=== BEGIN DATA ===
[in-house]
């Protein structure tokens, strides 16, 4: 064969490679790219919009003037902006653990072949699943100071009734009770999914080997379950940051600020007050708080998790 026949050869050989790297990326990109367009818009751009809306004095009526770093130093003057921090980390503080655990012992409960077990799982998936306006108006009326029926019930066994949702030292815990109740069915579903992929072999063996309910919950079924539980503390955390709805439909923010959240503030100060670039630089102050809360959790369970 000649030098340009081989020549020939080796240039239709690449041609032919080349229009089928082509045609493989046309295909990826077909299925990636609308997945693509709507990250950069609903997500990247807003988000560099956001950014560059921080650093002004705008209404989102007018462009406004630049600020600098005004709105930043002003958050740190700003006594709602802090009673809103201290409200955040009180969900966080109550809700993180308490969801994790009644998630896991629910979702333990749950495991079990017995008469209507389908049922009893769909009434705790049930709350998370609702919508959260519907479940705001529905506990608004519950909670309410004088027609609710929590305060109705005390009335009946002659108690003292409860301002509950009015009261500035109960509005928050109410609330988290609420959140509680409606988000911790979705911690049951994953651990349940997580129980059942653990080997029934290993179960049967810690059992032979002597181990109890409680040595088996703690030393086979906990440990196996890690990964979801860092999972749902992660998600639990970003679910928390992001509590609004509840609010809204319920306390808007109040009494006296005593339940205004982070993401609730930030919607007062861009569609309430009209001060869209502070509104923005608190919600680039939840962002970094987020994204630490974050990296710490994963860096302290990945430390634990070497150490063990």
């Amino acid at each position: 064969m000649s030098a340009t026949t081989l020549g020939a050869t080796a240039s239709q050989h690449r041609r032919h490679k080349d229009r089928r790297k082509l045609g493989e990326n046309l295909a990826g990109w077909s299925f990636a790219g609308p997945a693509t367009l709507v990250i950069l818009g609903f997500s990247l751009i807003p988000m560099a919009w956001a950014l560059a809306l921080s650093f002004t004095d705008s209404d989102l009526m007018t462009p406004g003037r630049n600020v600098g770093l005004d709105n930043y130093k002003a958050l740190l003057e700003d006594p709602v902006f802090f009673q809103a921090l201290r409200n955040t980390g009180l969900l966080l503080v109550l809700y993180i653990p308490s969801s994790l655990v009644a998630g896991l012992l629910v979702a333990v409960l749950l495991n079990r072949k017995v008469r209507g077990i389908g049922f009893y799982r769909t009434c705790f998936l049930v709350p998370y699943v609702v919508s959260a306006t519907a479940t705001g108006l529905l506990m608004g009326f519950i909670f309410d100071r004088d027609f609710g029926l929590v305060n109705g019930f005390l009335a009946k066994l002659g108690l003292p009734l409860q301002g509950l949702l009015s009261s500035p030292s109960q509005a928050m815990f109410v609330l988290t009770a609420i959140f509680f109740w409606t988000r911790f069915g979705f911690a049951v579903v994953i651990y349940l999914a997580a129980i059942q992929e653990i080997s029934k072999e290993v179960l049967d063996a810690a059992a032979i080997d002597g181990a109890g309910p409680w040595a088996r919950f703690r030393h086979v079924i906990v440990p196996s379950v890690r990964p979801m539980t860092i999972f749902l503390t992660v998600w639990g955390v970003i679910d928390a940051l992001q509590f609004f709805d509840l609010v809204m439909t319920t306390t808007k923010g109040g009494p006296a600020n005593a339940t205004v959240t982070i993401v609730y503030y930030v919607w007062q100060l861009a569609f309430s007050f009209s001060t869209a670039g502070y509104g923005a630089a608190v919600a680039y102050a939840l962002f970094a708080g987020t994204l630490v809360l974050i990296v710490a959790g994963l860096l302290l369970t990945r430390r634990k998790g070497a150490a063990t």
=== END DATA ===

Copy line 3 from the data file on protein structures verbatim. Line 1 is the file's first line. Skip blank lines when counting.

């Amino acid at each position: 064969m000649s030098a340009t026949t081989l020549g020939a050869t080796a240039s239709q050989h690449r041609r032919h490679k080349d229009r089928r790297k082509l045609g493989e990326n046309l295909a990826g990109w077909s299925f990636a790219g609308p997945a693509t367009l709507v990250i950069l818009g609903f997500s990247l751009i807003p988000m560099a919009w956001a950014l560059a809306l921080s650093f002004t004095d705008s209404d989102l009526m007018t462009p406004g003037r630049n600020v600098g770093l005004d709105n930043y130093k002003a958050l740190l003057e700003d006594p709602v902006f802090f009673q809103a921090l201290r409200n955040t980390g009180l969900l966080l503080v109550l809700y993180i653990p308490s969801s994790l655990v009644a998630g896991l012992l629910v979702a333990v409960l749950l495991n079990r072949k017995v008469r209507g077990i389908g049922f009893y799982r769909t009434c705790f998936l049930v709350p998370y699943v609702v919508s959260a306006t519907a479940t705001g108006l529905l506990m608004g009326f519950i909670f309410d100071r004088d027609f609710g029926l929590v305060n109705g019930f005390l009335a009946k066994l002659g108690l003292p009734l409860q301002g509950l949702l009015s009261s500035p030292s109960q509005a928050m815990f109410v609330l988290t009770a609420i959140f509680f109740w409606t988000r911790f069915g979705f911690a049951v579903v994953i651990y349940l999914a997580a129980i059942q992929e653990i080997s029934k072999e290993v179960l049967d063996a810690a059992a032979i080997d002597g181990a109890g309910p409680w040595a088996r919950f703690r030393h086979v079924i906990v440990p196996s379950v890690r990964p979801m539980t860092i999972f749902l503390t992660v998600w639990g955390v970003i679910d928390a940051l992001q509590f609004f709805d509840l609010v809204m439909t319920t306390t808007k923010g109040g009494p006296a600020n005593a339940t205004v959240t982070i993401v609730y503030y930030v919607w007062q100060l861009a569609f309430s007050f009209s001060t869209a670039g502070y509104g923005a630089a608190v919600a680039y102050a939840l962002f970094a708080g987020t994204l630490v809360l974050i990296v710490a959790g994963l860096l302290l369970t990945r430390r634990k998790g070497a150490a063990t």